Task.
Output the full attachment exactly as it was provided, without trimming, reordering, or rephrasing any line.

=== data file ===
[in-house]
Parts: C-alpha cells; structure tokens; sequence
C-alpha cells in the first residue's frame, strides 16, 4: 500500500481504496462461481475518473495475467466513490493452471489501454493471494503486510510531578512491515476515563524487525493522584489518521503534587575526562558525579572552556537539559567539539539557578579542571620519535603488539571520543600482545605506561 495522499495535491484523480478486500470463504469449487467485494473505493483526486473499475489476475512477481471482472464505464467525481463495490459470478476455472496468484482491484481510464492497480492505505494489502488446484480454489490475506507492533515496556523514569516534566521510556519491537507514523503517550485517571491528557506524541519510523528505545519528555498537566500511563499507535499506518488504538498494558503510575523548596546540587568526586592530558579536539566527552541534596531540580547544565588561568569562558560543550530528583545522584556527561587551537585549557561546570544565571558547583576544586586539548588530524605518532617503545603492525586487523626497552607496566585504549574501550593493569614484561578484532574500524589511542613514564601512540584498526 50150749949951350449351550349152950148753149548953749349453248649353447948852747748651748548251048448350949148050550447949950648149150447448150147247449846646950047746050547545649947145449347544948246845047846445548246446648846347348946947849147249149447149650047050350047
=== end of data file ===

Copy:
[in-house]
Parts: C-alpha cells; structure tokens; sequence
C-alpha cells in the first residue's frame, strides 16, 4: 500500500481504496462461481475518473495475467466513490493452471489501454493471494503486510510531578512491515476515563524487525493522584489518521503534587575526562558525579572552556537539559567539539539557578579542571620519535603488539571520543600482545605506561 495522499495535491484523480478486500470463504469449487467485494473505493483526486473499475489476475512477481471482472464505464467525481463495490459470478476455472496468484482491484481510464492497480492505505494489502488446484480454489490475506507492533515496556523514569516534566521510556519491537507514523503517550485517571491528557506524541519510523528505545519528555498537566500511563499507535499506518488504538498494558503510575523548596546540587568526586592530558579536539566527552541534596531540580547544565588561568569562558560543550530528583545522584556527561587551537585549557561546570544565571558547583576544586586539548588530524605518532617503545603492525586487523626497552607496566585504549574501550593493569614484561578484532574500524589511542613514564601512540584498526 50150749949951350449351550349152950148753149548953749349453248649353447948852747748651748548251048448350949148050550447949950648149150447448150147247449846646950047746050547545649947145449347544948246845047846445548246446648846347348946947849147249149447149650047050350047